Not too long ago, the government vowed to fight tooth and nail against all attacks from industry bodies, in-cluding a legal challenge from the Royal Institution of Chartered Surveyors, and push for Home Information Packs to be introduced on June 1.
Then, just days before the deadline, Whitehall rolled over and decided to delay their introduction until August 1. However, the packs that could still be introduced will be a far cry from the original, which dates back to New Labour’s general election manifesto in 1997. That is, if it happens at all.
The House of Lords’ select committee’s report on HIPs stated that it “had rarely seen such widespread opposition” to a statutory instrument from major stakeholders.
It was referring to the lobbying from powerful voices including the Law Society, RICS and the Council of Mortgage Lenders, all of which urged the government to postpone HIPs.
These industry bodies said their introduction on June 1 would slow down the house buying process dramatically because of a shortage of energy assessors – a situation exacerbated by councils being unable to handle the expected surge in demand for local searches.
RICS’ application for a judicial review, the damning condemnation of the select committee, the debates in the Commons and the Lords, plus the criticisms from the Law Society and the CML, all combined to put massive pressure on Whitehall.
And the decision by the courts to suspend HIPs’ Energy Performance Certificate component pending the outcome of RICS’ challenge boxed the government into a corner.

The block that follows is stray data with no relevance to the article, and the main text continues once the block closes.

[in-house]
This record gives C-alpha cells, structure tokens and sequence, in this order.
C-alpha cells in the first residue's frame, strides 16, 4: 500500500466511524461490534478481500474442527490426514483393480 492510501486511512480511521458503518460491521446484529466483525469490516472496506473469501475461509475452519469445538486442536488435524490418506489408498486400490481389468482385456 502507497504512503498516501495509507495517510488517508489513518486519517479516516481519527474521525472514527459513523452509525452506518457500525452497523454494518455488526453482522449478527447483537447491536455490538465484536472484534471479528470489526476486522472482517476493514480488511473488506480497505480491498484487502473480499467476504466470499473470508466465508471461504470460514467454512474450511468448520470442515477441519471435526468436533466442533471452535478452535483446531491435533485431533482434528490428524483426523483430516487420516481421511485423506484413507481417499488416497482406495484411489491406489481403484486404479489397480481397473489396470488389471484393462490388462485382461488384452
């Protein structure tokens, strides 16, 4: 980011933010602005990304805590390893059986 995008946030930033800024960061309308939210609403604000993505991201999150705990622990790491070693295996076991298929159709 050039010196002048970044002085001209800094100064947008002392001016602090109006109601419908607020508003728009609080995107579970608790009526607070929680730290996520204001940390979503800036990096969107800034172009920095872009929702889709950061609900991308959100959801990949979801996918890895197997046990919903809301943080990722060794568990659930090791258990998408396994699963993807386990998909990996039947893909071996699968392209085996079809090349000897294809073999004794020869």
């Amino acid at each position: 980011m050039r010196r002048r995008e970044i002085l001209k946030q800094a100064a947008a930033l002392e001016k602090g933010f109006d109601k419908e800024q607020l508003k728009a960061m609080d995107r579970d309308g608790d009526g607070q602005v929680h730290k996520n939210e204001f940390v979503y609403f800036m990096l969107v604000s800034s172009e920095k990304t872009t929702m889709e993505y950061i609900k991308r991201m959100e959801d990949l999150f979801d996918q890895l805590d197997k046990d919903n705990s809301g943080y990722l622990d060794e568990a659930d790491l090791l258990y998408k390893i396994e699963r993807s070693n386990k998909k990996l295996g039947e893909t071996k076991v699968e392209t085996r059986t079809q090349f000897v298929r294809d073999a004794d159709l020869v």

We have all been to presentations held by the Office of the Deputy Prime Minister (as was) and the Department of Communities and Local Government (as it is now) telling us that HIPs would speed up the house buying process.
In particular, the DCLG used to bang on about how the packs’ Home Condition Reports would give prospective buyers essential information to allow them to proceed with confidence.
Then what happened? The government dropped the compulsory requirement for HCRs and replaced it with statutory EPCs. Confusion reigned.
It’s no wonder that so many disparate groups came together and said there must be a better way.
It is curious that a representative of the HIP industry recently referred to the bodies counselling caution as ‘the usual suspects’ – one has this picture of RICS, Law Society and CML as subversives, not the adjective normally used to describe these bodies.
And if seasoned professionals in the industry are confused, what must the public think?
However sceptical we might be about HIPs, the delay at least gives us the opportunity to reflect on our pro-cesses, see what positives we can take and, most importantly, how we can pass any benefits onto clients.
First, you can’t really argue against EPCs. They will be useful to buyers and we must become better at energy conservation. However, whether there will be enough assessors to achieve speedy turnarounds at reasonable prices is another matter.
At this stage, we don’t know if the postponement will deter trainee assessors from continuing with their training. The early signs aren’t goodSecond, I hope that HIPs will be sold to customers in a transparent and cost-effective fashion. But I’m concerned that some providers might try to disguise their costs by offering them for free when they are tied in with other services offered at higher prices, or when ownership rests with HIP originators, not consumers.
This would restrict clients’ ability to change estate agents without having to pay hefty fees for the privilege, and they’d have to commission new HIPs with other agents at the same time.
There are better ways to proceed. For example, before the postponement some law firms were set to offer HIPs direct to the public at an all-inclusive price through their websites. Such a system would have seen transparent pricing.
I think that the public deserves a solution to the packs’ legal conundrum. It makes no sense for HIP providers to produce legal packs, only for the exercise to be repeated when clients get as far as conveyancing. In such circumstances, consumers will have to pay twice.